THE Brisbane Broncos NRL club has moved to publicly reject media reports this week that its nutrition program encourages players to adopt veganism.
Brisbane’s Courier Mail reported that Brisbane captain Darius Boyd has been attempting to persuade his Broncos teammates to follow his lead and go vegan in their bid to win an NRL premiership.
According to the report, the star winger/fullback spruiked the benefits of a meat-free diet for the entire Broncos squad after watching the Netflix documentary The Game Changers.
The film, produced by Arnold Schwarzenegger, makes the case for plant-based diets for athletes.
But the article also indicated the move was having little effect, with winger Corey Oates telling the Courier Mail there was no chance of him cutting meat out altogether.
He told the newspaper Darius Boyd had spoken to players about ditching meat, but the Broncos winger said: “I can’t live like that every day.”
As more media outlets jumped onto the story the Brisbane Broncos was forced to release a statement denying its nutrition program endorses veganism.
“We do not endorse or use a diet of this type in our program,” he said in the statement.
“And we will not be adopting any approach similar to this kind of diet.
“The Broncos have full-time dietary staff whose important function is to monitor what the players eat, as it is vitally important to our training and development program.
“We also have some high-quality meat suppliers that we value enormously as part of our program.
“If individuals choose this approach that is totally fine for them to make that choice, just as it is if someone gave up a type of food because of religious or ethical beliefs.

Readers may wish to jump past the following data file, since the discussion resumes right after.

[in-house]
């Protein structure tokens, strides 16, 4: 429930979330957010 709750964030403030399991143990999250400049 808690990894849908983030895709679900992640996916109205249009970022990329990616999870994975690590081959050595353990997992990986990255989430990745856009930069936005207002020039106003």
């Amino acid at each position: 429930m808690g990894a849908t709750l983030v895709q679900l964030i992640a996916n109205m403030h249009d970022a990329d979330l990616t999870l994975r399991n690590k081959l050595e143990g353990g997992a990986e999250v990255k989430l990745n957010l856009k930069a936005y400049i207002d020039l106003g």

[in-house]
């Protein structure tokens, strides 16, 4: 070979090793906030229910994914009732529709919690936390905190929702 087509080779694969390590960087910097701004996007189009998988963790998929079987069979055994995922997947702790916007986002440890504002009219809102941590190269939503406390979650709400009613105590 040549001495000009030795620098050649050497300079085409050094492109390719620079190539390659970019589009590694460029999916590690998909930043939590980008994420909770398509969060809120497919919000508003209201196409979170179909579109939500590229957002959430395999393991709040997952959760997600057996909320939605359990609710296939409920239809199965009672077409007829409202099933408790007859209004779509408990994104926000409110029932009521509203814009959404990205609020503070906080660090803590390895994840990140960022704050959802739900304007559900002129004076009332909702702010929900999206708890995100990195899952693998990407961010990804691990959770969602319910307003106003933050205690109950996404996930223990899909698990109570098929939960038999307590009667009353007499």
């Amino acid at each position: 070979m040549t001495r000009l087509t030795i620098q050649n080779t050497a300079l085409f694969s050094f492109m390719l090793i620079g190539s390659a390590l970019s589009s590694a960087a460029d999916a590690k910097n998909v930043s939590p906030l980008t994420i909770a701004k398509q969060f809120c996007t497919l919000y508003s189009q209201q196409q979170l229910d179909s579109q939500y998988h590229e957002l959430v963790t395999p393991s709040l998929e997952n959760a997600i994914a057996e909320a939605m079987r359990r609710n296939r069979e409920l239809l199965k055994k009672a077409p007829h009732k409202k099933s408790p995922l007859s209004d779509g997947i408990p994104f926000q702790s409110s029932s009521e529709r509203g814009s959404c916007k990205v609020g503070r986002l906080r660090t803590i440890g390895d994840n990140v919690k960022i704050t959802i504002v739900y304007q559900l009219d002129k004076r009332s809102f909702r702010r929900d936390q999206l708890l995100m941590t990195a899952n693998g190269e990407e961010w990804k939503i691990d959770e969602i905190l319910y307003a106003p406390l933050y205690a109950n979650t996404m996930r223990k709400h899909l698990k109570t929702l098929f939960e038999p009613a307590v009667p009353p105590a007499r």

“But any suggestion the club would be embarking on a vegan-type approach to player nutrition would be totally incorrect.”
‘A lot of confusion out there’: sports nutritionist
A high profile sports nutritionist told the Red Meat 2019 conference in Tamworth on Wednesday that conflicting messages about red meat in the media meant there was a lot of confusion among athletes as to whether they can or should eat red meat.
Peta Carige, who grew up on a property in Central Queensland, is now a sports nutritionist operating a private practice in Sydney that provides dietary advice to a wide range of elite athletes, including Olympians and professional rugby league players.
She said she is often asked by her clients if it is okay to eat red meat.
“I tell them absolutely, yes, they literally just want a little bit of reassurance they are still allowed to eat red meat.”
Despite the initial hype generated around meatless diets by the Game Changers documentary, she said she had been surprised by how short-lived the social media spike generated by the film had been on social media.
“It came up and it crashed quite quickly in my world, people came out against it, all the professionals and online very quickly and all of the athletes.
“So it hasn’t had a big impact and people have realised very quickly how biased it was and it was a lot of misinformation.”
She said healthcare professionals knew the science behind red meat’s role in a healthy diet, and particularly its benefits as a source of iron for females, pregnant and breast feeding mothers and toddlers.
But she said health professionals did not necessarily know how to answer questions about red meat’s role in the environment from a sustainability perspective, and she suggested the industry do more to work with them to help them to answer those questions.